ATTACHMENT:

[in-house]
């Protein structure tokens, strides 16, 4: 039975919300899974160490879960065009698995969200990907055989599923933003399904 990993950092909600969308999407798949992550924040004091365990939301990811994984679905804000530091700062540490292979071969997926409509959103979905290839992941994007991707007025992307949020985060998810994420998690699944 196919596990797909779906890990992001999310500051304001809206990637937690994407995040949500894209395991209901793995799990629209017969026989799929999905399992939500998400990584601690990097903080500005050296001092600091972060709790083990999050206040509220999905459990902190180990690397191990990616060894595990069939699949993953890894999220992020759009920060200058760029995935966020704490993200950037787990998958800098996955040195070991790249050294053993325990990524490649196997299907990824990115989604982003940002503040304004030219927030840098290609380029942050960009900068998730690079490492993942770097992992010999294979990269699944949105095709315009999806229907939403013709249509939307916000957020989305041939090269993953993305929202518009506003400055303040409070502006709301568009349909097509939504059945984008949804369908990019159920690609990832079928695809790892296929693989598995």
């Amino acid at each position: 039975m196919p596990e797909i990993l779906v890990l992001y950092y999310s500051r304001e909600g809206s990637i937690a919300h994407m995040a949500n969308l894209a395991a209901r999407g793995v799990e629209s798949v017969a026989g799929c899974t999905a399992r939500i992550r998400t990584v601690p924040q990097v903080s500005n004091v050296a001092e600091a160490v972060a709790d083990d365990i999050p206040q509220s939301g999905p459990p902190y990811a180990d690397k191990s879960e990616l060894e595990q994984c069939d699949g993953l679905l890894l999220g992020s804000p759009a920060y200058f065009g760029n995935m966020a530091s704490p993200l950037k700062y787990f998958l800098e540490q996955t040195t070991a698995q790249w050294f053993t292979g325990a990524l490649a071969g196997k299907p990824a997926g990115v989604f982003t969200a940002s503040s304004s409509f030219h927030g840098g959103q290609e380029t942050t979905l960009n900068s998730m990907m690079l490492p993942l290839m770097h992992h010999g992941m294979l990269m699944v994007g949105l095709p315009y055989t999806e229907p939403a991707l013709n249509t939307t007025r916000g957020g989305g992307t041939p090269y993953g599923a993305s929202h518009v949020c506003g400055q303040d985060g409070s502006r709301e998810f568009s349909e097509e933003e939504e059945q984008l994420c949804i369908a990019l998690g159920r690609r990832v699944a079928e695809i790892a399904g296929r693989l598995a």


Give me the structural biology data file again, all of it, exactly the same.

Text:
[in-house]
């Protein structure tokens, strides 16, 4: 039975919300899974160490879960065009698995969200990907055989599923933003399904 990993950092909600969308999407798949992550924040004091365990939301990811994984679905804000530091700062540490292979071969997926409509959103979905290839992941994007991707007025992307949020985060998810994420998690699944 196919596990797909779906890990992001999310500051304001809206990637937690994407995040949500894209395991209901793995799990629209017969026989799929999905399992939500998400990584601690990097903080500005050296001092600091972060709790083990999050206040509220999905459990902190180990690397191990990616060894595990069939699949993953890894999220992020759009920060200058760029995935966020704490993200950037787990998958800098996955040195070991790249050294053993325990990524490649196997299907990824990115989604982003940002503040304004030219927030840098290609380029942050960009900068998730690079490492993942770097992992010999294979990269699944949105095709315009999806229907939403013709249509939307916000957020989305041939090269993953993305929202518009506003400055303040409070502006709301568009349909097509939504059945984008949804369908990019159920690609990832079928695809790892296929693989598995």
């Amino acid at each position: 039975m196919p596990e797909i990993l779906v890990l992001y950092y999310s500051r304001e909600g809206s990637i937690a919300h994407m995040a949500n969308l894209a395991a209901r999407g793995v799990e629209s798949v017969a026989g799929c899974t999905a399992r939500i992550r998400t990584v601690p924040q990097v903080s500005n004091v050296a001092e600091a160490v972060a709790d083990d365990i999050p206040q509220s939301g999905p459990p902190y990811a180990d690397k191990s879960e990616l060894e595990q994984c069939d699949g993953l679905l890894l999220g992020s804000p759009a920060y200058f065009g760029n995935m966020a530091s704490p993200l950037k700062y787990f998958l800098e540490q996955t040195t070991a698995q790249w050294f053993t292979g325990a990524l490649a071969g196997k299907p990824a997926g990115v989604f982003t969200a940002s503040s304004s409509f030219h927030g840098g959103q290609e380029t942050t979905l960009n900068s998730m990907m690079l490492p993942l290839m770097h992992h010999g992941m294979l990269m699944v994007g949105l095709p315009y055989t999806e229907p939403a991707l013709n249509t939307t007025r916000g957020g989305g992307t041939p090269y993953g599923a993305s929202h518009v949020c506003g400055q303040d985060g409070s502006r709301e998810f568009s349909e097509e933003e939504e059945q984008l994420c949804i369908a990019l998690g159920r690609r990832v699944a079928e695809i790892a399904g296929r693989l598995a």